Editor’s Note: Trevor also touched on this topic in our March/April issue. You can read that here

There’s a unique consumer profile for every organization competing in the online retail world. We can broadly identify unique trends that differ from one industry to the next. There are some markets in which the customer base is more time-sensitive than they are cost-sensitive. In other words, when an online customer is checking out, if the option is available, some might choose a shorter delivery time in exchange for a higher price. Other industries might have more cost-sensitive consumers. These customers will prefer free shipping (if available) and be happy to wait a week for their orders to arrive. Regardless of particular consumer preferences, the challenge rests on the company to: 1. Know their customers and 2. Strike the right balance between cost and time in transit. “Balance” is the operative word in this formula. It is never binary; while the quickest delivery may be most important to the customer, this does not mean that cost is disregarded entirely. Identifying this balance will improve shopping cart conversions, enhance customer lifetime value, and ultimately provide a competitive edge in the marketplace. Furthermore, knowing how to execute time in transit improvement as well as the ability to reduce overall shipping costs can mean the difference between surviving and thriving in the online retail world.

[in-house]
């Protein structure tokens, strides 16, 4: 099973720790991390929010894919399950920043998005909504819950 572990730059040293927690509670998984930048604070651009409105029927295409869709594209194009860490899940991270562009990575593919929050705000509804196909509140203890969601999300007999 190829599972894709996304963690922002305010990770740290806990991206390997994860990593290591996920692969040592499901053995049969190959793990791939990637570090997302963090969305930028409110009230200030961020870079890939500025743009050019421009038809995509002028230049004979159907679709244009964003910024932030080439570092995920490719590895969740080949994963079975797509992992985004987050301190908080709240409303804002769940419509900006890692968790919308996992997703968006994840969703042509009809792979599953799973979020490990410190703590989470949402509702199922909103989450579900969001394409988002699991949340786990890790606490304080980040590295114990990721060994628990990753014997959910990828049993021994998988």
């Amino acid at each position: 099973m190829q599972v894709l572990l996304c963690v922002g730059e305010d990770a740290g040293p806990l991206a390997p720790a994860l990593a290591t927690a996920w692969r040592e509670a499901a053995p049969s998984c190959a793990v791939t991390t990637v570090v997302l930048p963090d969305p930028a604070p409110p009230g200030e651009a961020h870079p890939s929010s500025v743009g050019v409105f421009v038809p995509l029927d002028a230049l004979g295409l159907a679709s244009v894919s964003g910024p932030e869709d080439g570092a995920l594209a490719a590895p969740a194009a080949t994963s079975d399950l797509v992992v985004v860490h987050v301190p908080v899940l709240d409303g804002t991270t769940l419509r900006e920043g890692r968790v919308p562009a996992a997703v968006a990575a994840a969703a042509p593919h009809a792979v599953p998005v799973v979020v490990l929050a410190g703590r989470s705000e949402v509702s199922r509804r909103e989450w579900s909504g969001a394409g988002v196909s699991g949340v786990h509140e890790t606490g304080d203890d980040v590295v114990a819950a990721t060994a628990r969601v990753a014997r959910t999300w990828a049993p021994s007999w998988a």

There are numerous ways to improve time in transit. However, omnichannel fulfillment delivers the strongest competitive edge. While omnichannel fulfillment has its challenges (namely inventory management), it is here to stay and will continue to offer a competitive advantage as it addresses both sides of the time vs. cost equation. Large retailers that have multiple distribution centers and dozens (if not hundreds) of stores across the nation can drastically reduce their delivery time by leveraging their national footprint. Ensuring each location has inventory to fulfill online orders, although challenging, means shortening the distance between product location and the consumer’s delivery location. The subsequent hurdle is employing the right distributed order management technology to dynamically pair the delivery ZIP Code with the closest location that has inventory to fulfill the order. If executed properly, this strategy offers a quicker delivery at less the cost. Less the cost because the parcel carriers price each parcel based on the distance from pickup to delivery destination, categorized as zones by the carriers. A Zone 2 (1-150 miles) shipment costs much less than a shipment to Zone 8 (1,801+ miles). Theoretically, a company employing omnichannel fulfillment can eliminate shipments to the more expensive outer zones while also reducing time in transit. There are multiple considerations and complexities to omnichannel fulfillment, making successful entry challenging. However, the pursuit of improving omnichannel fulfillment and the competitive edge it provides will continue to deliver meaningful value in the highly competitive .com world.